Magazine article Marketing

PR Essays: Kaizo - Earn after Reading

Magazine article Marketing

PR Essays: Kaizo - Earn after Reading

Article excerpt

The need to prove their value has compelled PR practitioners to hone their skills to a point where those following the correct ideology can have a demonstrable positive effect on clients' business.

It is undeniable that marketing and PR spend is under more scrutiny than ever before. Clients are under pressure to prove tangible value to the business, and historically this has been a challenge for PR and earned media. However, it has actually been a force for good, compelling agencies and clients to question how activity is actually having an impact on the business.

It's created even more valued partnerships, and helped move PR away from being a 'nice to have' budget-line item to a 'must have' activity.

Of course, it isn't simple and different brands in different sectors will measure and monitor in different ways. A consumer electronics brand selling through Amazon is different from a B2B brand selling complex IT systems. The sales cycles, channels, cause and effect and timeframes are quite different.

However, there are four mantras that we believe help to deliver.

Sales cycles start and end through compelling stories and conversations

We start at the very beginning of the customer journey. What conversations do we need to be stimulating; what questions do we need to answer; how do we position the brand; and how best do we promote the product? When do we need to surprise; and when do we need to sell?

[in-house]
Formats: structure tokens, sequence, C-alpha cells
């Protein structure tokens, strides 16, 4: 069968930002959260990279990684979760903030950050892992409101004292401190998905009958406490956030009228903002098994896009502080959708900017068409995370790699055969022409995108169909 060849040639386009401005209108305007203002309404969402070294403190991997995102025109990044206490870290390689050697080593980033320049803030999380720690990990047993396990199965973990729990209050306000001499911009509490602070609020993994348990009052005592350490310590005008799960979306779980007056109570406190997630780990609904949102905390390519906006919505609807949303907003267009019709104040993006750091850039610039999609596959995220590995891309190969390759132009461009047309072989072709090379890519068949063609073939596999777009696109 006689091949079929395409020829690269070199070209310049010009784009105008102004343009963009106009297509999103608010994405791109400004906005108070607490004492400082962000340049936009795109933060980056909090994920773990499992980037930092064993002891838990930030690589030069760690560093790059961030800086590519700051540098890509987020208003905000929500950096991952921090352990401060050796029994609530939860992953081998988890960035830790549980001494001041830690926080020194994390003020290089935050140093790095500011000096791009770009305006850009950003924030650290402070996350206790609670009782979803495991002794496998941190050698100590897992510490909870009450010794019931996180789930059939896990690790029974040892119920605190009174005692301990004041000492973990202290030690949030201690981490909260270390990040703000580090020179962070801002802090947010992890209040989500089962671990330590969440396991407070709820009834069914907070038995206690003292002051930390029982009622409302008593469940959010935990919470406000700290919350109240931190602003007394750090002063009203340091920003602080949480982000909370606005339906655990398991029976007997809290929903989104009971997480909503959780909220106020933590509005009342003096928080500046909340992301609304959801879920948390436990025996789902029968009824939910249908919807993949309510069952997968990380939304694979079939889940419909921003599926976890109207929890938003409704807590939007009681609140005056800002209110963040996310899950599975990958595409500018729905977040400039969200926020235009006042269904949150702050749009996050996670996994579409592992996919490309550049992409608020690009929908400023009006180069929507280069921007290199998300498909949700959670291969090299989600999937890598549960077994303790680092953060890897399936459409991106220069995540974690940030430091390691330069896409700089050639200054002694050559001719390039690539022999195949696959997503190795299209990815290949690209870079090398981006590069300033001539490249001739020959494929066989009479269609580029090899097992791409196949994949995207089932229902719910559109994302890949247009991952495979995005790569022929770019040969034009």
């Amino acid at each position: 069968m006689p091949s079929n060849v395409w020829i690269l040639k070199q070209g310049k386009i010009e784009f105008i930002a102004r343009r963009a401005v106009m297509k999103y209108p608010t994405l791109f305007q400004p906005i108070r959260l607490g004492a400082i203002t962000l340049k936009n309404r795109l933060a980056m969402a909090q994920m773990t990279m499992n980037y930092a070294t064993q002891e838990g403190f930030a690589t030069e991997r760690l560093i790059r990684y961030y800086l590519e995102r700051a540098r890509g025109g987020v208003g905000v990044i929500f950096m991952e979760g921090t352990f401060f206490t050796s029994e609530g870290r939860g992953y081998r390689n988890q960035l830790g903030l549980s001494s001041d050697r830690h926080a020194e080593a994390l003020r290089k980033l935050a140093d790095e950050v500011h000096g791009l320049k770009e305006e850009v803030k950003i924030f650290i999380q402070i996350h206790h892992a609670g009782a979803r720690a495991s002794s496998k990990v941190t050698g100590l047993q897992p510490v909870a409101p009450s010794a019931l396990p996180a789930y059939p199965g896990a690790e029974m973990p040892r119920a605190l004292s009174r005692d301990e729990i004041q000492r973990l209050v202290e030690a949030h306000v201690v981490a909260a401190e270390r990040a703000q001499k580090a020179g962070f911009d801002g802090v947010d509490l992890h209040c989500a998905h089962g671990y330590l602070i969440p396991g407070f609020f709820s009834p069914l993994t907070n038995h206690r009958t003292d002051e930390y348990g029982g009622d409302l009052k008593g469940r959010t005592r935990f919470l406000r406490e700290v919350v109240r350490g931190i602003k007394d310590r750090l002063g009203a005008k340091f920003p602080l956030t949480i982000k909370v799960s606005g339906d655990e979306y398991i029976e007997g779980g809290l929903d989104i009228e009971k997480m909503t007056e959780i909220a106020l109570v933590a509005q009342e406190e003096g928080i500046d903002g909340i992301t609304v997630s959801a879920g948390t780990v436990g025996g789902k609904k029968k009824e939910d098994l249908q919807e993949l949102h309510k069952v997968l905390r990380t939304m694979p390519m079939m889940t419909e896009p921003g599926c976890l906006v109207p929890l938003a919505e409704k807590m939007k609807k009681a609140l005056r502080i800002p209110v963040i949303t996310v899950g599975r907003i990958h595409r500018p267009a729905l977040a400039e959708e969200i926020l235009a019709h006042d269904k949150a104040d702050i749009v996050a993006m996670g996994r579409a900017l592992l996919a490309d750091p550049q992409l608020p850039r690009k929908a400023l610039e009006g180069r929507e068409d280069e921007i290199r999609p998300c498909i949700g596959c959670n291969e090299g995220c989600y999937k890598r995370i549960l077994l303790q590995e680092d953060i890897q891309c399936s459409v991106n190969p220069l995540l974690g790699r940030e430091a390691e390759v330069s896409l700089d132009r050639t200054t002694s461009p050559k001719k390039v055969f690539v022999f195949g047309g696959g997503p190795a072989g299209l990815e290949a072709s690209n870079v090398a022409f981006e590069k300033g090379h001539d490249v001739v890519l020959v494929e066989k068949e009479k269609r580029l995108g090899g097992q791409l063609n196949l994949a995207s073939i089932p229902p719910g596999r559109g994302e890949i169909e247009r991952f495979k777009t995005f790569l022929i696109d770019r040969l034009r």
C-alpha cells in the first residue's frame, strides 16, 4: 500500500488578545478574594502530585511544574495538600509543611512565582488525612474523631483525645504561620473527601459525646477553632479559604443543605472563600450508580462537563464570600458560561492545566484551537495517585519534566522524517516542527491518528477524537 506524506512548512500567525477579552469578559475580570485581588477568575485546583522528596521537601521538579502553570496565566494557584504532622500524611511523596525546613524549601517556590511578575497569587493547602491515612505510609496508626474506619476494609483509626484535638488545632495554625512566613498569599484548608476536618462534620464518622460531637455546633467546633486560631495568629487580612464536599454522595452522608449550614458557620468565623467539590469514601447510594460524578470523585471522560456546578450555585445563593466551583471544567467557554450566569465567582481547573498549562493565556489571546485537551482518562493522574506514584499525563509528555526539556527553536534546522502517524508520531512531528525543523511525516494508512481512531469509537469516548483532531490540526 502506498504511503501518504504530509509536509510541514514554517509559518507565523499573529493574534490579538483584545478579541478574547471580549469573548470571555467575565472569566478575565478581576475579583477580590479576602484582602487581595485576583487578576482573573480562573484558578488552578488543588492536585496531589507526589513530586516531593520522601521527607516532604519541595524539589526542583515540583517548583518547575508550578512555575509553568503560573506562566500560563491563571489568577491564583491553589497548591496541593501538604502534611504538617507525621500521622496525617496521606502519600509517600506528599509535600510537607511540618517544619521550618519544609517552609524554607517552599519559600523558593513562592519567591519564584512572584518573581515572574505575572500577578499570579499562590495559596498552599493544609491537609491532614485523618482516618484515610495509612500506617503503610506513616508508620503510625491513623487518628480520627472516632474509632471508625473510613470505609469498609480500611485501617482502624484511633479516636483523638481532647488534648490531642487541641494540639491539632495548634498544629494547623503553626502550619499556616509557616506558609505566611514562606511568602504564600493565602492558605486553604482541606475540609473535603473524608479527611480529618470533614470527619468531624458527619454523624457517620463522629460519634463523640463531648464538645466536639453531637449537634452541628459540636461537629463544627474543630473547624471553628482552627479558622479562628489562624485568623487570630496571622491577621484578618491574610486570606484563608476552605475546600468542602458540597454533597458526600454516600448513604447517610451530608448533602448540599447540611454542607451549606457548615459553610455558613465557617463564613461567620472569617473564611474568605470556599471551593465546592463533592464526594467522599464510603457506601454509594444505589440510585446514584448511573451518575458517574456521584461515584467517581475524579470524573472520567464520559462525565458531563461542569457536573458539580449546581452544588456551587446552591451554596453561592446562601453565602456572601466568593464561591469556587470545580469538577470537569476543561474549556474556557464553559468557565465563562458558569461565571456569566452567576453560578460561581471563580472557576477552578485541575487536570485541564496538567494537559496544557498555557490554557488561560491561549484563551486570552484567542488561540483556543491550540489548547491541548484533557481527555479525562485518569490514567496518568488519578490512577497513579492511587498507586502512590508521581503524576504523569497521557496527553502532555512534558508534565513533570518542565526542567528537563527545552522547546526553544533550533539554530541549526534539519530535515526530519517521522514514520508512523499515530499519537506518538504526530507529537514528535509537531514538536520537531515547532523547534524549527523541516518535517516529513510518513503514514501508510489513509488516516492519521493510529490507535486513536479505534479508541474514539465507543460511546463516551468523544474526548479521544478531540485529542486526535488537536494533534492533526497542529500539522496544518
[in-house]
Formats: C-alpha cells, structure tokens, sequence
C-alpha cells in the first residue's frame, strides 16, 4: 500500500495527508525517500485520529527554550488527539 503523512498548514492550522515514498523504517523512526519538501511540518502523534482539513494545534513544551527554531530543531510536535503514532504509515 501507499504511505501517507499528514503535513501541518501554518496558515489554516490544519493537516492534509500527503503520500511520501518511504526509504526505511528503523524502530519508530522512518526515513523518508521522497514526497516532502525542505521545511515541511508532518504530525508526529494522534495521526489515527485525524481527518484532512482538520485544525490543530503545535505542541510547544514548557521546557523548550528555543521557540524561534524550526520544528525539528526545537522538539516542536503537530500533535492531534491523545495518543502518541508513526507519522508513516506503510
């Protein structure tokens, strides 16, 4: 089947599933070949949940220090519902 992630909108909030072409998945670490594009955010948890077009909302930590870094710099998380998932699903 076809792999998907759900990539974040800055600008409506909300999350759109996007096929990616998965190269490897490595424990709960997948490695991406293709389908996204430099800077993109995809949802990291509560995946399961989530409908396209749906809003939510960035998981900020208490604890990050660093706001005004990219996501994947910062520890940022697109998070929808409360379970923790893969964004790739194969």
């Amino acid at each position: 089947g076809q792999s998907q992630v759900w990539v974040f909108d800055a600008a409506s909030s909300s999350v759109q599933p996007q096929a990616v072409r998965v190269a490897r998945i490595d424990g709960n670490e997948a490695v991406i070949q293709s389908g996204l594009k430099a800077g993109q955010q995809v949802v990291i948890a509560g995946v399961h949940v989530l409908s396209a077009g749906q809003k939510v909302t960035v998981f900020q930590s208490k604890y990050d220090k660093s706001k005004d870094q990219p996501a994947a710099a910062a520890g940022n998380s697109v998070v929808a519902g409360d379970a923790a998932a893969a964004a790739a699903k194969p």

For Truvia sweetener, our Voyage of Discovery event on the roof of Selfridges told the story of the brand and its main ingredient, stevia, to consumers, retailers and partners. It created a potential customer base for well-executed ATL advertising to exploit when the product hit the shelf.

Communities are sales generators, not just 'likes' on a page

Although there continues to be a, perhaps unhealthy, fascination with the number of likes and followers a brand has, many are starting to see their social-media fans as more than just numbers. Conversations with these communities are starting to be valued as ways to increase propensity to purchase.

An example is Unilever VIP, a Facebook community that invited opinion, asked for ideas and actively looked to increase customer loyalty. Through a custom-built Facebook application, VIP encouraged consumers to engage more closely with 11 of the company's most recognisable brands, including PG Tips, Carte D'Or, Persil, Domestos, Magnum and cleaning range Cif. …

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